Friday, April 27, 2012

Why Anti-Bully Policies Will Never Work: What Aristotle Could Have Told Us

"The only place where everyone is always nice to each other is Heaven".
-Dr. Izzy Kalman, school psychologist and psychotherapist, creator of educational resource.

Bully Teachers
According to Dr.Kalman's Bullying Survey, more than half of mental health professionals and educators are currently feeling victimized and they don't know how to make the bullying stop.
The survey involved about 1,000 mental health professionals and educators. 
To the item, "There is at least one person in my life that I get angry with fairly regularly," 57% answered Yes. Furthermore the academic bullying experts define anger as an act of bullying. So by getting angry, these same 57% are simultaneously being bullies. That's because when you get angry, you feel like a victim, but you look like a bully!
6% of respondents answered affirmatively to, "I have a child who gets hit by other kids in school at least once a day."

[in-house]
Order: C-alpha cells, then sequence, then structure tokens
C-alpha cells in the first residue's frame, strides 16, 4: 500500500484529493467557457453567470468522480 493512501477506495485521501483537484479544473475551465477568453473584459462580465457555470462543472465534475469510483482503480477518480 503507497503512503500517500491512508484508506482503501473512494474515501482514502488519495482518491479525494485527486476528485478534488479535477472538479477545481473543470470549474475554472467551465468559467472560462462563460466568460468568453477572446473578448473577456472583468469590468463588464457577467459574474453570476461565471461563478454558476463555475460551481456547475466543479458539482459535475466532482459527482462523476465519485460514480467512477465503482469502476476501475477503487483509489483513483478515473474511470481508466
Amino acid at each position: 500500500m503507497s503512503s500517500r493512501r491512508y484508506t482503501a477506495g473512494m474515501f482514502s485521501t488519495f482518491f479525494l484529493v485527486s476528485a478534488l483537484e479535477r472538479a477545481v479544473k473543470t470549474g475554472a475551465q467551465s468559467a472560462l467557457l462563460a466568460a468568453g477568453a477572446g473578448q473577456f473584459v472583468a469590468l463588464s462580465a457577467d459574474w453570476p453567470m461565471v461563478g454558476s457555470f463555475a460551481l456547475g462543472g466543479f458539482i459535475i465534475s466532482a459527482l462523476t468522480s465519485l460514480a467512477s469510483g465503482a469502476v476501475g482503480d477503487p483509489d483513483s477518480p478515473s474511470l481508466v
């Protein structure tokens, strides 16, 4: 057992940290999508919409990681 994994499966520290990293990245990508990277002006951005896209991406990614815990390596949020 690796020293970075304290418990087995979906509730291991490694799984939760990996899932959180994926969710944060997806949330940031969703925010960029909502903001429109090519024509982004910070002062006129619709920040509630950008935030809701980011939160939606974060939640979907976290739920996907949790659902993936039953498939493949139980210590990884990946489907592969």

21% answered Yes to, "My children hit each other at least once a day."
This means that children of mental health professionals and educators are three-and-a-half times more likely to be hit by a sibling at home than by a kid in school. 
If experts at human relations do such a lousy job of protecting a couple of their own kids from each other at home, how in the world can they expect one teacher to protect thirty kids from each other in school? The answer is that they shouldn't expect it, but they do anyway.

Bully Parents
Anti-bully programs are based on the idea that bullying is a learned behavior. Just as kids have learned to be bullies, they now need to be taught how to be saints. Who, exactly, is going to teach our kids to be saints? You and I? Who do you think they could have learned bullying from in the first place?!
A review of national and international research about bullying, that was published in August 2008, has found increasing evidence of a family connection with bullying. Elizabeth Sweeney, a University of Cincinnati master's degree student in sociology presented her findings to the 103rd annual meeting of the American Sociological Association.

Sweeney reviewed research out of England, Germany, Norway, Japan, South Africa and the United States, and the majority of the research that she examined involved children between the ages of 9 and 16. She found that children raised by authoritarian parents - parents who are demanding, directive and unresponsive - are the most prone to act out bullying behavior.